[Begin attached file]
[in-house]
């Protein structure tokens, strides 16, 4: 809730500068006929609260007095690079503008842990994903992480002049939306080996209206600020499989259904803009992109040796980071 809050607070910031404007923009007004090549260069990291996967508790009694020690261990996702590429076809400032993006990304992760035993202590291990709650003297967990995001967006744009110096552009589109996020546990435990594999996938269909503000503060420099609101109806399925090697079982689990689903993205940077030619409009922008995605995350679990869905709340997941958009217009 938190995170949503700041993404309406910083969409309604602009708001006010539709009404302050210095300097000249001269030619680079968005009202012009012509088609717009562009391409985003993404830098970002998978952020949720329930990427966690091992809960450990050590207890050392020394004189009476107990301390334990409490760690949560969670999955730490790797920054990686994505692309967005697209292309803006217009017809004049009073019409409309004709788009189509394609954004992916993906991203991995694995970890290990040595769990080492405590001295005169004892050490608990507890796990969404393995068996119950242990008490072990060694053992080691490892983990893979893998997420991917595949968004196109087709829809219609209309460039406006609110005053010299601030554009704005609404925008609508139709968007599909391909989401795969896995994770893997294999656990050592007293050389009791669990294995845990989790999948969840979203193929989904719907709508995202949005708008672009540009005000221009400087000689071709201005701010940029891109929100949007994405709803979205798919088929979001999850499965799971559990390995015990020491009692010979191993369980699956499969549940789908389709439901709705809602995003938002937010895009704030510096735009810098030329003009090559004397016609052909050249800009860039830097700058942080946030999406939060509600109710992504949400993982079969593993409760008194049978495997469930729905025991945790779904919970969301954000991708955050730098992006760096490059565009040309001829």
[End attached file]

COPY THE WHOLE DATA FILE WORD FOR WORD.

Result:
[in-house]
């Protein structure tokens, strides 16, 4: 809730500068006929609260007095690079503008842990994903992480002049939306080996209206600020499989259904803009992109040796980071 809050607070910031404007923009007004090549260069990291996967508790009694020690261990996702590429076809400032993006990304992760035993202590291990709650003297967990995001967006744009110096552009589109996020546990435990594999996938269909503000503060420099609101109806399925090697079982689990689903993205940077030619409009922008995605995350679990869905709340997941958009217009 938190995170949503700041993404309406910083969409309604602009708001006010539709009404302050210095300097000249001269030619680079968005009202012009012509088609717009562009391409985003993404830098970002998978952020949720329930990427966690091992809960450990050590207890050392020394004189009476107990301390334990409490760690949560969670999955730490790797920054990686994505692309967005697209292309803006217009017809004049009073019409409309004709788009189509394609954004992916993906991203991995694995970890290990040595769990080492405590001295005169004892050490608990507890796990969404393995068996119950242990008490072990060694053992080691490892983990893979893998997420991917595949968004196109087709829809219609209309460039406006609110005053010299601030554009704005609404925008609508139709968007599909391909989401795969896995994770893997294999656990050592007293050389009791669990294995845990989790999948969840979203193929989904719907709508995202949005708008672009540009005000221009400087000689071709201005701010940029891109929100949007994405709803979205798919088929979001999850499965799971559990390995015990020491009692010979191993369980699956499969549940789908389709439901709705809602995003938002937010895009704030510096735009810098030329003009090559004397016609052909050249800009860039830097700058942080946030999406939060509600109710992504949400993982079969593993409760008194049978495997469930729905025991945790779904919970969301954000991708955050730098992006760096490059565009040309001829």